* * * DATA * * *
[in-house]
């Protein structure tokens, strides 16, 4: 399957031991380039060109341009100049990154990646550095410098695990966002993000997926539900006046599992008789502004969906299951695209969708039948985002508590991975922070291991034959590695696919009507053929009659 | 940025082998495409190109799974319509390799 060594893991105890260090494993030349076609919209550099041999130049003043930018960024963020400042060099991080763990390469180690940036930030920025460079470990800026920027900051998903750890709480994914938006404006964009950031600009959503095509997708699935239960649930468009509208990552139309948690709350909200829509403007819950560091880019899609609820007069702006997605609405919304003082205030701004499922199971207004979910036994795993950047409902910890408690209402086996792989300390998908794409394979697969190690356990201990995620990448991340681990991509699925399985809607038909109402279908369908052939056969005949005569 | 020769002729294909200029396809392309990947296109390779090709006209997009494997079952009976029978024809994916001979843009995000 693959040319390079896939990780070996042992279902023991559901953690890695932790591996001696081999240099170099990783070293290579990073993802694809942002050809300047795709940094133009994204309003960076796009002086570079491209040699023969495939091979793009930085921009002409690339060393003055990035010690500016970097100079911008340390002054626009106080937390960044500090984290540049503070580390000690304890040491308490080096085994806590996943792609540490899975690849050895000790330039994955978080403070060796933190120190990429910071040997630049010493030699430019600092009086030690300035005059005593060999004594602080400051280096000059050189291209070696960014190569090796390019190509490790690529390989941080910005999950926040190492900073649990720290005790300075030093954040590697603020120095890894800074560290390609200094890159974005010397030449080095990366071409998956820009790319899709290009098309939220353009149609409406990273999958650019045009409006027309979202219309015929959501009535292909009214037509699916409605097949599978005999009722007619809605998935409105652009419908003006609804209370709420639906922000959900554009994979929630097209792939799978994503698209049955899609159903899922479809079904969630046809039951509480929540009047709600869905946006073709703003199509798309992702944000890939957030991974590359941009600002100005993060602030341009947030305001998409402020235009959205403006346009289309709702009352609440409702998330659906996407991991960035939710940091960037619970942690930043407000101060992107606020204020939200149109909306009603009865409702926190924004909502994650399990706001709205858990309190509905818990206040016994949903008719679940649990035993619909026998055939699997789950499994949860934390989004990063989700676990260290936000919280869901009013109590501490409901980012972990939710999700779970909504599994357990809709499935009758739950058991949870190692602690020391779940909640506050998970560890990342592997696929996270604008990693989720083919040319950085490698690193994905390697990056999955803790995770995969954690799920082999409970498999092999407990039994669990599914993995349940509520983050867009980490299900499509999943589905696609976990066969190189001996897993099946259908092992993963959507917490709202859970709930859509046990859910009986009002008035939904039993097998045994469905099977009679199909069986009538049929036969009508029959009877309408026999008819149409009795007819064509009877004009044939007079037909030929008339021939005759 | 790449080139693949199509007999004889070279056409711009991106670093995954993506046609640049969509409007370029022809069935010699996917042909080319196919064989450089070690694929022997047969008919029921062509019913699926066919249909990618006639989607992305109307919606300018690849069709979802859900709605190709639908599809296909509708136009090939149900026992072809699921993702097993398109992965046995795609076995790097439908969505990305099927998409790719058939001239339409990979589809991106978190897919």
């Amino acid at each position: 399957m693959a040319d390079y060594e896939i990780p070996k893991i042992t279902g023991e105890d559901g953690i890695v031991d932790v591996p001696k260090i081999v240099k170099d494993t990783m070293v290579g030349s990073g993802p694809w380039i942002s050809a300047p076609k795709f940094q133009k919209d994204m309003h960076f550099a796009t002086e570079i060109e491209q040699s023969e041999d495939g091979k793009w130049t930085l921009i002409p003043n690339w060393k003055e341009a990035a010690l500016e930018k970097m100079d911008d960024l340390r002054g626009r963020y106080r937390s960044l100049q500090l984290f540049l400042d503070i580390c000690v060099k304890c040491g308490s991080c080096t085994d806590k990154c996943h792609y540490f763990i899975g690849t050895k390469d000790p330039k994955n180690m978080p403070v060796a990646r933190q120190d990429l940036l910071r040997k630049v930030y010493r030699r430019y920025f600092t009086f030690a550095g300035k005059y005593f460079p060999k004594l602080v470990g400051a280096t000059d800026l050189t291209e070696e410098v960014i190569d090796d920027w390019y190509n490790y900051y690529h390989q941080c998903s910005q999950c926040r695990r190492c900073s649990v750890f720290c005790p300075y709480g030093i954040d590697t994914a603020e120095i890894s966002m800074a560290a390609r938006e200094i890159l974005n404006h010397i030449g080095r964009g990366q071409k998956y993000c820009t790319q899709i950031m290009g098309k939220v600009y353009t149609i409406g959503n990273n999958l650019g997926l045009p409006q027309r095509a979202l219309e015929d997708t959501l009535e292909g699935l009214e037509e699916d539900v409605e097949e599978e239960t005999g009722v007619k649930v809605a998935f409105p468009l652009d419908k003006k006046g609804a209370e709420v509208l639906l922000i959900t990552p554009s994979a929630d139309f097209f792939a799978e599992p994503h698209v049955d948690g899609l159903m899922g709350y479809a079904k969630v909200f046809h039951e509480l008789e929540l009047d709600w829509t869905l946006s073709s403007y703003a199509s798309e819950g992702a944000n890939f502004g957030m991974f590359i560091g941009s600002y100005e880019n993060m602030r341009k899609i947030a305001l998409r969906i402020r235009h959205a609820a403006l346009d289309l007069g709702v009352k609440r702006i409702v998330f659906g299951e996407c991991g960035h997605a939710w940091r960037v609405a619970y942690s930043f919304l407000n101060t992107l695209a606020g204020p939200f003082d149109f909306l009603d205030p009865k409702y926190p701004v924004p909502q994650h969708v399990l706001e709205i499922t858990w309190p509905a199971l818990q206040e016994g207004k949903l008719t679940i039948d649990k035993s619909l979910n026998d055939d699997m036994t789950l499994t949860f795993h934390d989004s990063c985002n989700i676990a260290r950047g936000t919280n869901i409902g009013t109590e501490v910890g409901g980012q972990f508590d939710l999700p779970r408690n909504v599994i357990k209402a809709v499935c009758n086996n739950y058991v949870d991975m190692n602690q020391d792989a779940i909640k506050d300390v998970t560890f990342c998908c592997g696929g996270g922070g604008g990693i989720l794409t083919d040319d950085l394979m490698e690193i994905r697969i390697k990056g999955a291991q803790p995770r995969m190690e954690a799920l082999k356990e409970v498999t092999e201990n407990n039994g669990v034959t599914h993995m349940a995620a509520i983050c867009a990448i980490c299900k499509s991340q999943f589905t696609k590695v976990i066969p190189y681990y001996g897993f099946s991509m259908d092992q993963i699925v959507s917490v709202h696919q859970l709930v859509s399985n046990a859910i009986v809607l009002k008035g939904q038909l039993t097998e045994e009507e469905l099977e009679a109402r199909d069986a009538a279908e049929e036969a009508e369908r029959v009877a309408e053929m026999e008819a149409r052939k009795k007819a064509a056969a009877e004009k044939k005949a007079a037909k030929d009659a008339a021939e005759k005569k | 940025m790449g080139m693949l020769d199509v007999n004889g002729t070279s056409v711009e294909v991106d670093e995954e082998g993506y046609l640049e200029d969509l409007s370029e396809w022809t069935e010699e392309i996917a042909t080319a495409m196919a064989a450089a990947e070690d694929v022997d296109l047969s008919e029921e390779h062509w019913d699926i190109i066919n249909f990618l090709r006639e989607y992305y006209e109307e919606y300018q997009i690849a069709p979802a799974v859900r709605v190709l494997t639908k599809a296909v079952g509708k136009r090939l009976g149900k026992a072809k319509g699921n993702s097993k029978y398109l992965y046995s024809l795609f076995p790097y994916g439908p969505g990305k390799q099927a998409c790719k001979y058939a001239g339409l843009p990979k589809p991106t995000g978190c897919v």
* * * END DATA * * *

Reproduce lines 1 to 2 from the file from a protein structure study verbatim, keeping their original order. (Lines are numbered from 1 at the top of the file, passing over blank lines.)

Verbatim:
[in-house]
């Protein structure tokens, strides 16, 4: 399957031991380039060109341009100049990154990646550095410098695990966002993000997926539900006046599992008789502004969906299951695209969708039948985002508590991975922070291991034959590695696919009507053929009659 | 940025082998495409190109799974319509390799 060594893991105890260090494993030349076609919209550099041999130049003043930018960024963020400042060099991080763990390469180690940036930030920025460079470990800026920027900051998903750890709480994914938006404006964009950031600009959503095509997708699935239960649930468009509208990552139309948690709350909200829509403007819950560091880019899609609820007069702006997605609405919304003082205030701004499922199971207004979910036994795993950047409902910890408690209402086996792989300390998908794409394979697969190690356990201990995620990448991340681990991509699925399985809607038909109402279908369908052939056969005949005569 | 020769002729294909200029396809392309990947296109390779090709006209997009494997079952009976029978024809994916001979843009995000 693959040319390079896939990780070996042992279902023991559901953690890695932790591996001696081999240099170099990783070293290579990073993802694809942002050809300047795709940094133009994204309003960076796009002086570079491209040699023969495939091979793009930085921009002409690339060393003055990035010690500016970097100079911008340390002054626009106080937390960044500090984290540049503070580390000690304890040491308490080096085994806590996943792609540490899975690849050895000790330039994955978080403070060796933190120190990429910071040997630049010493030699430019600092009086030690300035005059005593060999004594602080400051280096000059050189291209070696960014190569090796390019190509490790690529390989941080910005999950926040190492900073649990720290005790300075030093954040590697603020120095890894800074560290390609200094890159974005010397030449080095990366071409998956820009790319899709290009098309939220353009149609409406990273999958650019045009409006027309979202219309015929959501009535292909009214037509699916409605097949599978005999009722007619809605998935409105652009419908003006609804209370709420639906922000959900554009994979929630097209792939799978994503698209049955899609159903899922479809079904969630046809039951509480929540009047709600869905946006073709703003199509798309992702944000890939957030991974590359941009600002100005993060602030341009947030305001998409402020235009959205403006346009289309709702009352609440409702998330659906996407991991960035939710940091960037619970942690930043407000101060992107606020204020939200149109909306009603009865409702926190924004909502994650399990706001709205858990309190509905818990206040016994949903008719679940649990035993619909026998055939699997789950499994949860934390989004990063989700676990260290936000919280869901009013109590501490409901980012972990939710999700779970909504599994357990809709499935009758739950058991949870190692602690020391779940909640506050998970560890990342592997696929996270604008990693989720083919040319950085490698690193994905390697990056999955803790995770995969954690799920082999409970498999092999407990039994669990599914993995349940509520983050867009980490299900499509999943589905696609976990066969190189001996897993099946259908092992993963959507917490709202859970709930859509046990859910009986009002008035939904039993097998045994469905099977009679199909069986009538049929036969009508029959009877309408026999008819149409009795007819064509009877004009044939007079037909030929008339021939005759 | 790449080139693949199509007999004889070279056409711009991106670093995954993506046609640049969509409007370029022809069935010699996917042909080319196919064989450089070690694929022997047969008919029921062509019913699926066919249909990618006639989607992305109307919606300018690849069709979802859900709605190709639908599809296909509708136009090939149900026992072809699921993702097993398109992965046995795609076995790097439908969505990305099927998409790719058939001239339409990979589809991106978190897919």